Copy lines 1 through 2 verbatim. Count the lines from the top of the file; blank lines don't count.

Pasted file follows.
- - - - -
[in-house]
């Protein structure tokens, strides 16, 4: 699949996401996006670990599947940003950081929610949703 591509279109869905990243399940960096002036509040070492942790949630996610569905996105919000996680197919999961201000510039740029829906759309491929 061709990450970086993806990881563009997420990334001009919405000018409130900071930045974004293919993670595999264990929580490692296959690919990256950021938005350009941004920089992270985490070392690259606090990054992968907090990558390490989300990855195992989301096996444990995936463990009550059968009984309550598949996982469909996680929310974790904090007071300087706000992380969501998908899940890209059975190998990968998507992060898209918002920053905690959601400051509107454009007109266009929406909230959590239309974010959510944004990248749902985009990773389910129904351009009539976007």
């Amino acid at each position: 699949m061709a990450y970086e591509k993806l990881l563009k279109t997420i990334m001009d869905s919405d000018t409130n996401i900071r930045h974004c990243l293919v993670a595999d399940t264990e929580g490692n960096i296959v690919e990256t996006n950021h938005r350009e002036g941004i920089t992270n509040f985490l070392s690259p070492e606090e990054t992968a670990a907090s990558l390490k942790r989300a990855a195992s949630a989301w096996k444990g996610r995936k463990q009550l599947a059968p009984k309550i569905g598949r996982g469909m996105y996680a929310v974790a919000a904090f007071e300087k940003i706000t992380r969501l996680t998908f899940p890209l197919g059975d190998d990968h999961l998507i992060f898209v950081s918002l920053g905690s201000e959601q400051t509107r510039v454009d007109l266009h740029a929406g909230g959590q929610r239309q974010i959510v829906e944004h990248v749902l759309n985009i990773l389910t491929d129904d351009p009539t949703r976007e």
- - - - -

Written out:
[in-house]
């Protein structure tokens, strides 16, 4: 699949996401996006670990599947940003950081929610949703 591509279109869905990243399940960096002036509040070492942790949630996610569905996105919000996680197919999961201000510039740029829906759309491929 061709990450970086993806990881563009997420990334001009919405000018409130900071930045974004293919993670595999264990929580490692296959690919990256950021938005350009941004920089992270985490070392690259606090990054992968907090990558390490989300990855195992989301096996444990995936463990009550059968009984309550598949996982469909996680929310974790904090007071300087706000992380969501998908899940890209059975190998990968998507992060898209918002920053905690959601400051509107454009007109266009929406909230959590239309974010959510944004990248749902985009990773389910129904351009009539976007």